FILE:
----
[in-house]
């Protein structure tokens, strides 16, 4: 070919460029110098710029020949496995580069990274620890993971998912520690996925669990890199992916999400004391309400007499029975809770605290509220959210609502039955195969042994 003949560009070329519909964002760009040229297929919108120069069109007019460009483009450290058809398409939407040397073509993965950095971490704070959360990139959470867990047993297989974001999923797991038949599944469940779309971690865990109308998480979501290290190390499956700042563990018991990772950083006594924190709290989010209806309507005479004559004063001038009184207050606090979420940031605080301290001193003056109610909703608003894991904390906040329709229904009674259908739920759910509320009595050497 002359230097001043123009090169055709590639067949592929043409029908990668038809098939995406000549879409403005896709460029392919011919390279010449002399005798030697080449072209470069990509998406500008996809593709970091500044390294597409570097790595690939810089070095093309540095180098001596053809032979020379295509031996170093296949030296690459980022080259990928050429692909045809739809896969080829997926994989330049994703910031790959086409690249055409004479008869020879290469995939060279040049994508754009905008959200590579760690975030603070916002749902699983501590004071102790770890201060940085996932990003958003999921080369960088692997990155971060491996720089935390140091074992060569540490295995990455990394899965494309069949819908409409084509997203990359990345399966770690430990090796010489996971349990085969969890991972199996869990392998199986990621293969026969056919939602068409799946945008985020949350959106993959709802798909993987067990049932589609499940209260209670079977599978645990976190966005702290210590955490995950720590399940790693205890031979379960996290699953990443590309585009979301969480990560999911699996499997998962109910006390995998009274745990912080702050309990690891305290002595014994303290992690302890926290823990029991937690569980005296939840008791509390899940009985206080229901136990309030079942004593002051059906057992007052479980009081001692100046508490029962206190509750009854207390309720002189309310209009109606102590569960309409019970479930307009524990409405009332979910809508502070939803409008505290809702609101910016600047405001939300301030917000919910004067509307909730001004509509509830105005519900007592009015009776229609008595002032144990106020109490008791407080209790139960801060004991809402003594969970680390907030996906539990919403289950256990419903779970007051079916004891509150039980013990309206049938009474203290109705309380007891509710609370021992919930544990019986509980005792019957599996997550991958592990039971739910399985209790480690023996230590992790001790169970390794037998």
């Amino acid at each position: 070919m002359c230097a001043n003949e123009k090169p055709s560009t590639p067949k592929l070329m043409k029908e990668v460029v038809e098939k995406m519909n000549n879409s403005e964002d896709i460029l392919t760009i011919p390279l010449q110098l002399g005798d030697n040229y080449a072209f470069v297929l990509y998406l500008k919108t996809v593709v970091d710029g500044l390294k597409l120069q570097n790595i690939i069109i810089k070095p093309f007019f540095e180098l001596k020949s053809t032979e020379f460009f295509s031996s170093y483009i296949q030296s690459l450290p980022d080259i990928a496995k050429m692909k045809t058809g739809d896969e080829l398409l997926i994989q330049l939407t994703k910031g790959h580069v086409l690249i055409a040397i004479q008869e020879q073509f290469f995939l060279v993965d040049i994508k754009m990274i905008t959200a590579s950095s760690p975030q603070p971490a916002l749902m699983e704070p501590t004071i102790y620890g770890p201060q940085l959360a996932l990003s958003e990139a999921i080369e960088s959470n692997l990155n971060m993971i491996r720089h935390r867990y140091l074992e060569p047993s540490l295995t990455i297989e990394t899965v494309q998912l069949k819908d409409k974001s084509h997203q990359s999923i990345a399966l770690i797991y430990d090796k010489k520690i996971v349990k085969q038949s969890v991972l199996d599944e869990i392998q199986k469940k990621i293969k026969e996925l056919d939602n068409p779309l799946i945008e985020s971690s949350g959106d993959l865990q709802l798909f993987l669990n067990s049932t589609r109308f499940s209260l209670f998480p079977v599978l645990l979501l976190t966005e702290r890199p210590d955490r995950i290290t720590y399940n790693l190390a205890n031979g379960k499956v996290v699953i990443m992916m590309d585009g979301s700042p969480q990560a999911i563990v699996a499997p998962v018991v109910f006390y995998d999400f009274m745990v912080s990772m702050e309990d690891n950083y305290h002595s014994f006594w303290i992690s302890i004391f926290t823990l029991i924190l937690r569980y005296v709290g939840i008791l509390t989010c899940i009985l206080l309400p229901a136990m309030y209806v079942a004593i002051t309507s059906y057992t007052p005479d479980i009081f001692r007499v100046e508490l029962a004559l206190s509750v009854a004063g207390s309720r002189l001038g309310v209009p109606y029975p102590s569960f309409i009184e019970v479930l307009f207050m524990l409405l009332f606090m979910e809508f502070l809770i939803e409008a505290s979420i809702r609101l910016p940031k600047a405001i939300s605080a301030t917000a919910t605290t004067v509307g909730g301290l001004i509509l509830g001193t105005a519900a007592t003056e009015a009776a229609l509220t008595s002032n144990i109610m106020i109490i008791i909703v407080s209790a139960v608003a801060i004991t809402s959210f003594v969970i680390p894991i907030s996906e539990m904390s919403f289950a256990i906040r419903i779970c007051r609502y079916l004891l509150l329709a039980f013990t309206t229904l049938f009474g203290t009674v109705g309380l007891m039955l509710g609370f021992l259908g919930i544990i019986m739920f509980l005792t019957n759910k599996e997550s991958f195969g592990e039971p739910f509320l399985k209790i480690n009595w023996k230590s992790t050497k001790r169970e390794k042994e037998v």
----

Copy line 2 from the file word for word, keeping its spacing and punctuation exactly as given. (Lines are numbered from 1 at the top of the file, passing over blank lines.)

């Protein structure tokens, strides 16, 4: 070919460029110098710029020949496995580069990274620890993971998912520690996925669990890199992916999400004391309400007499029975809770605290509220959210609502039955195969042994 003949560009070329519909964002760009040229297929919108120069069109007019460009483009450290058809398409939407040397073509993965950095971490704070959360990139959470867990047993297989974001999923797991038949599944469940779309971690865990109308998480979501290290190390499956700042563990018991990772950083006594924190709290989010209806309507005479004559004063001038009184207050606090979420940031605080301290001193003056109610909703608003894991904390906040329709229904009674259908739920759910509320009595050497 002359230097001043123009090169055709590639067949592929043409029908990668038809098939995406000549879409403005896709460029392919011919390279010449002399005798030697080449072209470069990509998406500008996809593709970091500044390294597409570097790595690939810089070095093309540095180098001596053809032979020379295509031996170093296949030296690459980022080259990928050429692909045809739809896969080829997926994989330049994703910031790959086409690249055409004479008869020879290469995939060279040049994508754009905008959200590579760690975030603070916002749902699983501590004071102790770890201060940085996932990003958003999921080369960088692997990155971060491996720089935390140091074992060569540490295995990455990394899965494309069949819908409409084509997203990359990345399966770690430990090796010489996971349990085969969890991972199996869990392998199986990621293969026969056919939602068409799946945008985020949350959106993959709802798909993987067990049932589609499940209260209670079977599978645990976190966005702290210590955490995950720590399940790693205890031979379960996290699953990443590309585009979301969480990560999911699996499997998962109910006390995998009274745990912080702050309990690891305290002595014994303290992690302890926290823990029991937690569980005296939840008791509390899940009985206080229901136990309030079942004593002051059906057992007052479980009081001692100046508490029962206190509750009854207390309720002189309310209009109606102590569960309409019970479930307009524990409405009332979910809508502070939803409008505290809702609101910016600047405001939300301030917000919910004067509307909730001004509509509830105005519900007592009015009776229609008595002032144990106020109490008791407080209790139960801060004991809402003594969970680390907030996906539990919403289950256990419903779970007051079916004891509150039980013990309206049938009474203290109705309380007891509710609370021992919930544990019986509980005792019957599996997550991958592990039971739910399985209790480690023996230590992790001790169970390794037998």